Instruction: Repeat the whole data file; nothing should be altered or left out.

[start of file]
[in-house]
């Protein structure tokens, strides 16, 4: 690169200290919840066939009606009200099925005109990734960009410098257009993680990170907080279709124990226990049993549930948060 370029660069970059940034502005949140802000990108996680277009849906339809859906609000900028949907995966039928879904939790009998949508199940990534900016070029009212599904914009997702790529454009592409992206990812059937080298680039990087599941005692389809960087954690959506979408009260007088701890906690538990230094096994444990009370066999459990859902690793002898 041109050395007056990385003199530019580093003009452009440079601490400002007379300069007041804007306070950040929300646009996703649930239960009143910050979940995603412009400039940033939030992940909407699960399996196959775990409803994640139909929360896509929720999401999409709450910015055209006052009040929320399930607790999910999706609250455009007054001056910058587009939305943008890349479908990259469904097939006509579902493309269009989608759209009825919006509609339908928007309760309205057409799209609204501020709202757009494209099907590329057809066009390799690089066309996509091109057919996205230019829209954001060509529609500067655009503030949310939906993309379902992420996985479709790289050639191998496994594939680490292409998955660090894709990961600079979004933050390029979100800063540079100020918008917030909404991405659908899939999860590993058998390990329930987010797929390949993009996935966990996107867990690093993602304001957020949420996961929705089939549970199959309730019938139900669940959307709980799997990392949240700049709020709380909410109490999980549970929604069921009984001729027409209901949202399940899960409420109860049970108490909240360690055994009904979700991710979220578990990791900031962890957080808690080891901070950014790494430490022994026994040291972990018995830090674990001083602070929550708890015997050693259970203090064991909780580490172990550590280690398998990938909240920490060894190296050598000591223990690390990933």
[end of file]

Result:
[in-house]
């Protein structure tokens, strides 16, 4: 690169200290919840066939009606009200099925005109990734960009410098257009993680990170907080279709124990226990049993549930948060 370029660069970059940034502005949140802000990108996680277009849906339809859906609000900028949907995966039928879904939790009998949508199940990534900016070029009212599904914009997702790529454009592409992206990812059937080298680039990087599941005692389809960087954690959506979408009260007088701890906690538990230094096994444990009370066999459990859902690793002898 041109050395007056990385003199530019580093003009452009440079601490400002007379300069007041804007306070950040929300646009996703649930239960009143910050979940995603412009400039940033939030992940909407699960399996196959775990409803994640139909929360896509929720999401999409709450910015055209006052009040929320399930607790999910999706609250455009007054001056910058587009939305943008890349479908990259469904097939006509579902493309269009989608759209009825919006509609339908928007309760309205057409799209609204501020709202757009494209099907590329057809066009390799690089066309996509091109057919996205230019829209954001060509529609500067655009503030949310939906993309379902992420996985479709790289050639191998496994594939680490292409998955660090894709990961600079979004933050390029979100800063540079100020918008917030909404991405659908899939999860590993058998390990329930987010797929390949993009996935966990996107867990690093993602304001957020949420996961929705089939549970199959309730019938139900669940959307709980799997990392949240700049709020709380909410109490999980549970929604069921009984001729027409209901949202399940899960409420109860049970108490909240360690055994009904979700991710979220578990990791900031962890957080808690080891901070950014790494430490022994026994040291972990018995830090674990001083602070929550708890015997050693259970203090064991909780580490172990550590280690398998990938909240920490060894190296050598000591223990690390990933």